You may have had a comparatively straightforward 2006 in terms of overall computer security, but if you're banking on status quo in 2007, chances are your budget won't have the right mix. And if there's one area you're sure to come up short in this year, it is information protection.
"The problem of data encryption is significantly more complex than most people want to talk about," says the Chief Security Officer of a Fortune 100 company in the US, who prefers to remain anonymous. "Data is all over the place, unidentified, and commingled. You've got employee personal mobile devices or home machines holding confidential information against corporate policy that you don't even know about. I've talked to many other IT security leaders in companies the same size as ours, and they all tell me that protecting data is one of the most significant challenges they face. Whatever the solution is it will be expensive and not cover everything."
Dennis Hoffman, vice president of enterprise solutions at RSA, agrees. "Management is waking up to the fact that IT security is the poster child of TCO mismanagement," he says. "For too long the focus has been infrastructure-focused when it should have been information-focused. Most IT leaders don't know where all their information is, and if you don't even know where it is, you can't manage it."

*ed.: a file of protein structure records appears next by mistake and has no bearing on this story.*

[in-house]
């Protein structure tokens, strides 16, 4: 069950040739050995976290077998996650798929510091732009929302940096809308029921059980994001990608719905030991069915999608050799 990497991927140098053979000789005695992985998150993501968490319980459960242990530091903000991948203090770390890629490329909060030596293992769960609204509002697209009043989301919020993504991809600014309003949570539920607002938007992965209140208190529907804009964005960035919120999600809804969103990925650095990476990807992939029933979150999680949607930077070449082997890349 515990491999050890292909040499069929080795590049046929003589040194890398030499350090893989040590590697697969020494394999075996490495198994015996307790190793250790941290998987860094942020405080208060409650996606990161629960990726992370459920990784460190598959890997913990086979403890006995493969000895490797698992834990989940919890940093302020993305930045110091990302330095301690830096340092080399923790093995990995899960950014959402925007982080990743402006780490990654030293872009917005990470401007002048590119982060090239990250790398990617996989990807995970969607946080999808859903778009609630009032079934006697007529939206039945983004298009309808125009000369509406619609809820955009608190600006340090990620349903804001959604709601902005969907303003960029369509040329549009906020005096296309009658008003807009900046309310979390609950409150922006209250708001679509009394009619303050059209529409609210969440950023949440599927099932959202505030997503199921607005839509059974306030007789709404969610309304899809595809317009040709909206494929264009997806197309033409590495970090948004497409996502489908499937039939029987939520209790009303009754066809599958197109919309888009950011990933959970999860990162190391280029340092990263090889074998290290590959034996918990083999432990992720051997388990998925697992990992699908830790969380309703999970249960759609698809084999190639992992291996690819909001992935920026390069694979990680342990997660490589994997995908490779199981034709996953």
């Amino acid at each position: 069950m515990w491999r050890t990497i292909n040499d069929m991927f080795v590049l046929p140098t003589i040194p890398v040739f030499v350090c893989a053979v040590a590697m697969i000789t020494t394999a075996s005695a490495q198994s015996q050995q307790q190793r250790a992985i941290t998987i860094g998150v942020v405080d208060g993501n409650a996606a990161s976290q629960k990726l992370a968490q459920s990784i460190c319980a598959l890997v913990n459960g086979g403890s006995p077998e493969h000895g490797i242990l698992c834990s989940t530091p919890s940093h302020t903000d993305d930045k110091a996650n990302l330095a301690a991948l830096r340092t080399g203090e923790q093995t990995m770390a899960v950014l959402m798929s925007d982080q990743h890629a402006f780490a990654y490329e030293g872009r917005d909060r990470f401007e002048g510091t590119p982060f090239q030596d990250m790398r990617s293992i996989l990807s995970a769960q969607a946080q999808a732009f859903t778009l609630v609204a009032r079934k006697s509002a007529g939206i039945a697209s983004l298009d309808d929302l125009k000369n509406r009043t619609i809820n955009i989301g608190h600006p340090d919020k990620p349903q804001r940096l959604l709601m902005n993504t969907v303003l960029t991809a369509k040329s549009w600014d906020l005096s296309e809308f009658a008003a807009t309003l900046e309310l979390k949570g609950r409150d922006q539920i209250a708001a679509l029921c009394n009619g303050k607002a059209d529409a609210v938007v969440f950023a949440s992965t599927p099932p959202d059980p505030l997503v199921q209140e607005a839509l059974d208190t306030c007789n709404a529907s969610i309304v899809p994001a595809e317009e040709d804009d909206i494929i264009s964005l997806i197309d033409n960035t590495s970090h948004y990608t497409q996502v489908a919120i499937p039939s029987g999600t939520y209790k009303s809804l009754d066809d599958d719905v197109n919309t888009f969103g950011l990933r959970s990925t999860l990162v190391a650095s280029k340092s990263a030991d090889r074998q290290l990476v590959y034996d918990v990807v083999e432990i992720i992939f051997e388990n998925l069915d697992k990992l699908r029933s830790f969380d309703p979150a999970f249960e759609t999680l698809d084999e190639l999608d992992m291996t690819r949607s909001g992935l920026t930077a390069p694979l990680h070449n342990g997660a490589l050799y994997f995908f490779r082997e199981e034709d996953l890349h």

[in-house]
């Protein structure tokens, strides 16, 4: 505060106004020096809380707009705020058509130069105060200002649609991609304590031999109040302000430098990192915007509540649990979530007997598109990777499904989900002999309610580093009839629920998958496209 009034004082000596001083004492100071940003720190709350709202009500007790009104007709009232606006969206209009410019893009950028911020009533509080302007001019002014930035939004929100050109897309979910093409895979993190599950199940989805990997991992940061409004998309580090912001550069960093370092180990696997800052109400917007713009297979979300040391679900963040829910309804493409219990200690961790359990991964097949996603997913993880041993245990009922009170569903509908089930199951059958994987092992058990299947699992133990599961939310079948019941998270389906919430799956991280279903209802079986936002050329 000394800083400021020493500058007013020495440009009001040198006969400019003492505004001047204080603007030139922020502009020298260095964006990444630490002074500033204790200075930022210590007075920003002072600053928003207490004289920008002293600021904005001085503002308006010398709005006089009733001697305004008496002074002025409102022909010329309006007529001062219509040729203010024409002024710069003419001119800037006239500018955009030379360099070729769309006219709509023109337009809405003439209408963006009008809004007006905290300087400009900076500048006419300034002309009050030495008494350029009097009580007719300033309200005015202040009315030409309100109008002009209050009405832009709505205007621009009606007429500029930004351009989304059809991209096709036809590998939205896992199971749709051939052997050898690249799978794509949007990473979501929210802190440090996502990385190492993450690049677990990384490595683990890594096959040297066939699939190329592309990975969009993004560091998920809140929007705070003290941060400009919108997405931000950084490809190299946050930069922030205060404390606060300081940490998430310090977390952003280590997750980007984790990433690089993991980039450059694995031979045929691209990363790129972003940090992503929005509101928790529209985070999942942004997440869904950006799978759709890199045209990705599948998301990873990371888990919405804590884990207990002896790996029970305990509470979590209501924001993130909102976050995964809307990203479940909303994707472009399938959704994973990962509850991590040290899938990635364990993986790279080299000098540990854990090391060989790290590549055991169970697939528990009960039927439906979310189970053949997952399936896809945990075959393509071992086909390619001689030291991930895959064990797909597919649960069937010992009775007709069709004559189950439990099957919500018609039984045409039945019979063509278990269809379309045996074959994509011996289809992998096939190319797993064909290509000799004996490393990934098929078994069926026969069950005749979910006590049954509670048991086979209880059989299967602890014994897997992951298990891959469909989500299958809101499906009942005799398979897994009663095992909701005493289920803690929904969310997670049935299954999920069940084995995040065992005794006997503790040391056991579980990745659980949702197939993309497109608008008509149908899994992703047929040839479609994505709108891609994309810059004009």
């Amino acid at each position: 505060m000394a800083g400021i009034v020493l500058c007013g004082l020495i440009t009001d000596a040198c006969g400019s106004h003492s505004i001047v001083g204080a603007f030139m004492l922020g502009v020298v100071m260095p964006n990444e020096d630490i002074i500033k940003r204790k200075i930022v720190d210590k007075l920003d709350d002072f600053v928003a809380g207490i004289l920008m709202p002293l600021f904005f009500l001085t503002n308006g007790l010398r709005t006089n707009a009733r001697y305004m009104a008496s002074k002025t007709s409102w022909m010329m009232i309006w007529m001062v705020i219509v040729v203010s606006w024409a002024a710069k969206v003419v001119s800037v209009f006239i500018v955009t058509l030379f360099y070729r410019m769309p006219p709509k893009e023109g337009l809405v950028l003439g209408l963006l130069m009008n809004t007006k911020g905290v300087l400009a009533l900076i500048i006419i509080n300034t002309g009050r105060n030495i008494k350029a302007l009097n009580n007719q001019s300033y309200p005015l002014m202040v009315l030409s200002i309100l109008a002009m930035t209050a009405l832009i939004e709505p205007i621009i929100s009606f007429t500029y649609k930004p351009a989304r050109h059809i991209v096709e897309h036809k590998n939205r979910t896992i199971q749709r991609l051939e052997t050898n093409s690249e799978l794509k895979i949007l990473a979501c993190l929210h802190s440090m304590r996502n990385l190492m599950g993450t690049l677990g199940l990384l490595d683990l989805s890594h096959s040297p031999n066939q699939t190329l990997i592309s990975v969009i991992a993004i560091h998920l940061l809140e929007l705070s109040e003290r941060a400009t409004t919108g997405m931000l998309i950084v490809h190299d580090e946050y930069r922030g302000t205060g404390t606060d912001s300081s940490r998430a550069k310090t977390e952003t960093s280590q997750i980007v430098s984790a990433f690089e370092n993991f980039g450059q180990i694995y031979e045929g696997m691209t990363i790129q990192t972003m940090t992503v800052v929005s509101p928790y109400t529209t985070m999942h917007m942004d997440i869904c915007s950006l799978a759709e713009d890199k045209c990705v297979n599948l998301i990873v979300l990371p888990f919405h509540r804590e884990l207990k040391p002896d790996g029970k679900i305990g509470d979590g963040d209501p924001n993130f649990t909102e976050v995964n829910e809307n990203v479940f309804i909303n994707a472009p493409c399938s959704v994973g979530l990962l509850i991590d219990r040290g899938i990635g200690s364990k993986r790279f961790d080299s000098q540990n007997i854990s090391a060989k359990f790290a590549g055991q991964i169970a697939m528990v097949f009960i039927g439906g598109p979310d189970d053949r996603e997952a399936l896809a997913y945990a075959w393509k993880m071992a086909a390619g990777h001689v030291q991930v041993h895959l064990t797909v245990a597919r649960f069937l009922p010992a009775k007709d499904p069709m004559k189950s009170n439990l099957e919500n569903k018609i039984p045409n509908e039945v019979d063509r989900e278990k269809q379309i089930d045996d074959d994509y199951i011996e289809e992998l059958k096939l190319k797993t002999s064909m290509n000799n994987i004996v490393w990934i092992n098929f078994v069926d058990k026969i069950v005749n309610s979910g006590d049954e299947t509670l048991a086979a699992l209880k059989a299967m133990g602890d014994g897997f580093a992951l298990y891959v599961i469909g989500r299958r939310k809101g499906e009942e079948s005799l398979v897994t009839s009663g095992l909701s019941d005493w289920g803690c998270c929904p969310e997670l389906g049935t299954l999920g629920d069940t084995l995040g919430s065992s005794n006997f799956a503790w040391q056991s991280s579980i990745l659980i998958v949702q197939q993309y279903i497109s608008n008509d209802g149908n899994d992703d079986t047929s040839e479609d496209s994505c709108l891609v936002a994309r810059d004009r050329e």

Consolidation is one big-picture solution for which companies may not be budgeting enough this year. "We are talking server consolidation, data consolidation, fewer datacenters, and virtualization," Hoffman says. "It's much easier to manage the information coming out of three datacenters than 23."
Patch management is another area where companies may not spend enough in 2007. According to experts at Symantec, the average number of days after an exploit is announced until the patch is released is 31 days, and the average number of days from the day an exploit is announced until malware is released is 3 days, leaving an exposure gap of 28 days.
A full 35 percent of machines contain known app vulnerabilities, according to a recent test by Secunia. Microsoft Automatic Updates appears to be working; other apps, however, need patching help. Firefox, for example, was unpatched more than 30 percent of the time. And more than 50 percent of Adobe users were running vulnerable versions. Put together a comprehensive patch management plan and stick to it.
But when it comes to securing the enterprise, knowing where to place your bets is delicate business.
"We've got some big gaps that we are trying to close," the Fortune 100 CSO says. "Every year we try to do a new risk assessment, and make sure we are allocating resources where they are needed."
The stakes are high. Whatever you do, don't be among those who will under invest this year in risk assessment.
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